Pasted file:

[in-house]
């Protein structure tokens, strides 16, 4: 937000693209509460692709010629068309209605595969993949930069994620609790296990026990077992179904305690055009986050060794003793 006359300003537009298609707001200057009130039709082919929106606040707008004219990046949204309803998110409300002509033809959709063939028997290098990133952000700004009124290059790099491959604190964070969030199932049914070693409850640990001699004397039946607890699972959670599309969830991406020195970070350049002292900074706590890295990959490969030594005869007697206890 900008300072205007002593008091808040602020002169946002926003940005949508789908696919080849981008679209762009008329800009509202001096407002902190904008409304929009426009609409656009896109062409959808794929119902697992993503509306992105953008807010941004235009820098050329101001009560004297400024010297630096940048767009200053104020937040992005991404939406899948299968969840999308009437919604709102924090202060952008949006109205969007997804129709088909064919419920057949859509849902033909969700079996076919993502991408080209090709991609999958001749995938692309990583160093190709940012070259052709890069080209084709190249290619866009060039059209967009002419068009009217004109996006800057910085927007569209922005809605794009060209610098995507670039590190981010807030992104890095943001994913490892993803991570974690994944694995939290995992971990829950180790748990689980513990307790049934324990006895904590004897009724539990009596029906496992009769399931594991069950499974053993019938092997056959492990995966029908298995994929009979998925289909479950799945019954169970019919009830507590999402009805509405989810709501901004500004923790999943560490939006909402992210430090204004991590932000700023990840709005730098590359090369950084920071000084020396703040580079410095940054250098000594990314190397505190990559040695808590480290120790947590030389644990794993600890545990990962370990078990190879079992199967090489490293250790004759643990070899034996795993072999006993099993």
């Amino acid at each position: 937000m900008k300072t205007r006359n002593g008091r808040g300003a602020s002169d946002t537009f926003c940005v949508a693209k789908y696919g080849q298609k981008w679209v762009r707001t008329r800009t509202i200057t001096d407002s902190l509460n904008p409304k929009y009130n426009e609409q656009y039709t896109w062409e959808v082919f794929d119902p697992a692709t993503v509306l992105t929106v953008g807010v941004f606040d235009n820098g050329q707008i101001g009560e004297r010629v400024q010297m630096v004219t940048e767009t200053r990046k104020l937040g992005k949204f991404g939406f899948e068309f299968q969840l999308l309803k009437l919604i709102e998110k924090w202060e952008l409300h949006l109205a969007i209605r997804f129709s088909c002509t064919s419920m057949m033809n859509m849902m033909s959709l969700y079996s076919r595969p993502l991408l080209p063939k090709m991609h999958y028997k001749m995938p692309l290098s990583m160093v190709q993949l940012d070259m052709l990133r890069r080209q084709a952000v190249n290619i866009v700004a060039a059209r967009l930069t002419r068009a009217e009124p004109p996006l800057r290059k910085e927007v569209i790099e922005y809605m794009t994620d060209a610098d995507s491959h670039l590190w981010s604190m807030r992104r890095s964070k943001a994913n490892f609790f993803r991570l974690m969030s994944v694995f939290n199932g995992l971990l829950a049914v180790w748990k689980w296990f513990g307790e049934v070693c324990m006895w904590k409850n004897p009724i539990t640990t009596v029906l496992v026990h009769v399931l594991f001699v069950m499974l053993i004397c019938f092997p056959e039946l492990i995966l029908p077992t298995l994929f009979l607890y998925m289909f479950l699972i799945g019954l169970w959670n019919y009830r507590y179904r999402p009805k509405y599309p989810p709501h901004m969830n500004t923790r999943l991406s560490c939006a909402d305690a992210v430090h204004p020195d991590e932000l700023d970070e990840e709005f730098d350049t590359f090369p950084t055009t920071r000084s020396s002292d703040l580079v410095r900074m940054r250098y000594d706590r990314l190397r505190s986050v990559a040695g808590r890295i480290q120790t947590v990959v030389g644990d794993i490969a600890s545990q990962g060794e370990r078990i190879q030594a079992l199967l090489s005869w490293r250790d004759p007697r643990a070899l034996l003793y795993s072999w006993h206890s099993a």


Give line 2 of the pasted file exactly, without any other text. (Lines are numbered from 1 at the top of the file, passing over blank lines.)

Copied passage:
């Protein structure tokens, strides 16, 4: 937000693209509460692709010629068309209605595969993949930069994620609790296990026990077992179904305690055009986050060794003793 006359300003537009298609707001200057009130039709082919929106606040707008004219990046949204309803998110409300002509033809959709063939028997290098990133952000700004009124290059790099491959604190964070969030199932049914070693409850640990001699004397039946607890699972959670599309969830991406020195970070350049002292900074706590890295990959490969030594005869007697206890 900008300072205007002593008091808040602020002169946002926003940005949508789908696919080849981008679209762009008329800009509202001096407002902190904008409304929009426009609409656009896109062409959808794929119902697992993503509306992105953008807010941004235009820098050329101001009560004297400024010297630096940048767009200053104020937040992005991404939406899948299968969840999308009437919604709102924090202060952008949006109205969007997804129709088909064919419920057949859509849902033909969700079996076919993502991408080209090709991609999958001749995938692309990583160093190709940012070259052709890069080209084709190249290619866009060039059209967009002419068009009217004109996006800057910085927007569209922005809605794009060209610098995507670039590190981010807030992104890095943001994913490892993803991570974690994944694995939290995992971990829950180790748990689980513990307790049934324990006895904590004897009724539990009596029906496992009769399931594991069950499974053993019938092997056959492990995966029908298995994929009979998925289909479950799945019954169970019919009830507590999402009805509405989810709501901004500004923790999943560490939006909402992210430090204004991590932000700023990840709005730098590359090369950084920071000084020396703040580079410095940054250098000594990314190397505190990559040695808590480290120790947590030389644990794993600890545990990962370990078990190879079992199967090489490293250790004759643990070899034996795993072999006993099993």